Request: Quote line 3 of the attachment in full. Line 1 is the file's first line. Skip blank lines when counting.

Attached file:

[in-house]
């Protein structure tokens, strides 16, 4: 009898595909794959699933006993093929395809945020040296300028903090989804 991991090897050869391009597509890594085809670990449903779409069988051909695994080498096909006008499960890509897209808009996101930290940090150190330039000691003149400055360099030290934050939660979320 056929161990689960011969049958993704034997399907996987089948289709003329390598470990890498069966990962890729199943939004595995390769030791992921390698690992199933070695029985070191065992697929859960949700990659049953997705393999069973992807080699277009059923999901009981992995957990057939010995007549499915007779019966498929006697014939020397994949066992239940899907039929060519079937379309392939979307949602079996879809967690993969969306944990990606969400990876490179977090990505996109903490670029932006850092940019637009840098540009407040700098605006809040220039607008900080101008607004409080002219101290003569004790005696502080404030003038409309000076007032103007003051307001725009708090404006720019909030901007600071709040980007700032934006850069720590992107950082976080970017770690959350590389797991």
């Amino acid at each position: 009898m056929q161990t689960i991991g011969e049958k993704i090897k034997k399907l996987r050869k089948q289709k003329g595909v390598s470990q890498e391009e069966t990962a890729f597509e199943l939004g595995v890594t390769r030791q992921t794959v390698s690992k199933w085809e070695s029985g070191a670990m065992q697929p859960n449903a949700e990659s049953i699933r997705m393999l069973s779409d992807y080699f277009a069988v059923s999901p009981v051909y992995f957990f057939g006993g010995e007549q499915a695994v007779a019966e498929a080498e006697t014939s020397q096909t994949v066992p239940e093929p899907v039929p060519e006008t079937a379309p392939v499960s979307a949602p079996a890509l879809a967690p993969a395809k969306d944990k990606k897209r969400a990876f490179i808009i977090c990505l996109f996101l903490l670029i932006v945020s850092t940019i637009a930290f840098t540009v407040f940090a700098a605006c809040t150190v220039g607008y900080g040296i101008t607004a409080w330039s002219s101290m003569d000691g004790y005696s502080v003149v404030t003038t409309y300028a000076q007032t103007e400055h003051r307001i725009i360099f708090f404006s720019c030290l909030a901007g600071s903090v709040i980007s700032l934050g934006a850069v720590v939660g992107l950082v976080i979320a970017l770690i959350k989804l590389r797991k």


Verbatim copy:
């Amino acid at each position: 009898m056929q161990t689960i991991g011969e049958k993704i090897k034997k399907l996987r050869k089948q289709k003329g595909v390598s470990q890498e391009e069966t990962a890729f597509e199943l939004g595995v890594t390769r030791q992921t794959v390698s690992k199933w085809e070695s029985g070191a670990m065992q697929p859960n449903a949700e990659s049953i699933r997705m393999l069973s779409d992807y080699f277009a069988v059923s999901p009981v051909y992995f957990f057939g006993g010995e007549q499915a695994v007779a019966e498929a080498e006697t014939s020397q096909t994949v066992p239940e093929p899907v039929p060519e006008t079937a379309p392939v499960s979307a949602p079996a890509l879809a967690p993969a395809k969306d944990k990606k897209r969400a990876f490179i808009i977090c990505l996109f996101l903490l670029i932006v945020s850092t940019i637009a930290f840098t540009v407040f940090a700098a605006c809040t150190v220039g607008y900080g040296i101008t607004a409080w330039s002219s101290m003569d000691g004790y005696s502080v003149v404030t003038t409309y300028a000076q007032t103007e400055h003051r307001i725009i360099f708090f404006s720019c030290l909030a901007g600071s903090v709040i980007s700032l934050g934006a850069v720590v939660g992107l950082v976080i979320a970017l770690i959350k989804l590389r797991k």